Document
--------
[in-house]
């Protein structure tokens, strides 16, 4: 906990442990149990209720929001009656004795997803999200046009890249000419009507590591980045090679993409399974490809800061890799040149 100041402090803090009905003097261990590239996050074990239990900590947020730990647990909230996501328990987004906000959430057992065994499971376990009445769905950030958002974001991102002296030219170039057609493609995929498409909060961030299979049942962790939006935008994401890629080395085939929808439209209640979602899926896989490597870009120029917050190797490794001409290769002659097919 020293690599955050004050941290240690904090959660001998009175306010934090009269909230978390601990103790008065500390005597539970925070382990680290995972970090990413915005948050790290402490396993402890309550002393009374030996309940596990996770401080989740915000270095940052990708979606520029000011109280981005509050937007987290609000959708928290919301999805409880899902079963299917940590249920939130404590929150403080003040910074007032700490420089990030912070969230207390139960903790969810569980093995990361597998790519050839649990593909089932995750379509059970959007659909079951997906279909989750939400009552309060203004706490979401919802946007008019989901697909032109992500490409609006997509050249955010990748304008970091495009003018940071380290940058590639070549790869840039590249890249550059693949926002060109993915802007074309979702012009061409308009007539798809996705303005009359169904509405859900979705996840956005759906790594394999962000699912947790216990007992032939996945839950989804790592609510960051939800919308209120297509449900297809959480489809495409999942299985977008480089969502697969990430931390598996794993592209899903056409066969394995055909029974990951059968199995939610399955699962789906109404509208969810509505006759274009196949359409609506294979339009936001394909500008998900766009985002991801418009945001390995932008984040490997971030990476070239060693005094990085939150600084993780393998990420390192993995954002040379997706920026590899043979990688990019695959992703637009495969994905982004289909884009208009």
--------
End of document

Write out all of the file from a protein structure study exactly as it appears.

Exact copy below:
[in-house]
């Protein structure tokens, strides 16, 4: 906990442990149990209720929001009656004795997803999200046009890249000419009507590591980045090679993409399974490809800061890799040149 100041402090803090009905003097261990590239996050074990239990900590947020730990647990909230996501328990987004906000959430057992065994499971376990009445769905950030958002974001991102002296030219170039057609493609995929498409909060961030299979049942962790939006935008994401890629080395085939929808439209209640979602899926896989490597870009120029917050190797490794001409290769002659097919 020293690599955050004050941290240690904090959660001998009175306010934090009269909230978390601990103790008065500390005597539970925070382990680290995972970090990413915005948050790290402490396993402890309550002393009374030996309940596990996770401080989740915000270095940052990708979606520029000011109280981005509050937007987290609000959708928290919301999805409880899902079963299917940590249920939130404590929150403080003040910074007032700490420089990030912070969230207390139960903790969810569980093995990361597998790519050839649990593909089932995750379509059970959007659909079951997906279909989750939400009552309060203004706490979401919802946007008019989901697909032109992500490409609006997509050249955010990748304008970091495009003018940071380290940058590639070549790869840039590249890249550059693949926002060109993915802007074309979702012009061409308009007539798809996705303005009359169904509405859900979705996840956005759906790594394999962000699912947790216990007992032939996945839950989804790592609510960051939800919308209120297509449900297809959480489809495409999942299985977008480089969502697969990430931390598996794993592209899903056409066969394995055909029974990951059968199995939610399955699962789906109404509208969810509505006759274009196949359409609506294979339009936001394909500008998900766009985002991801418009945001390995932008984040490997971030990476070239060693005094990085939150600084993780393998990420390192993995954002040379997706920026590899043979990688990019695959992703637009495969994905982004289909884009208009």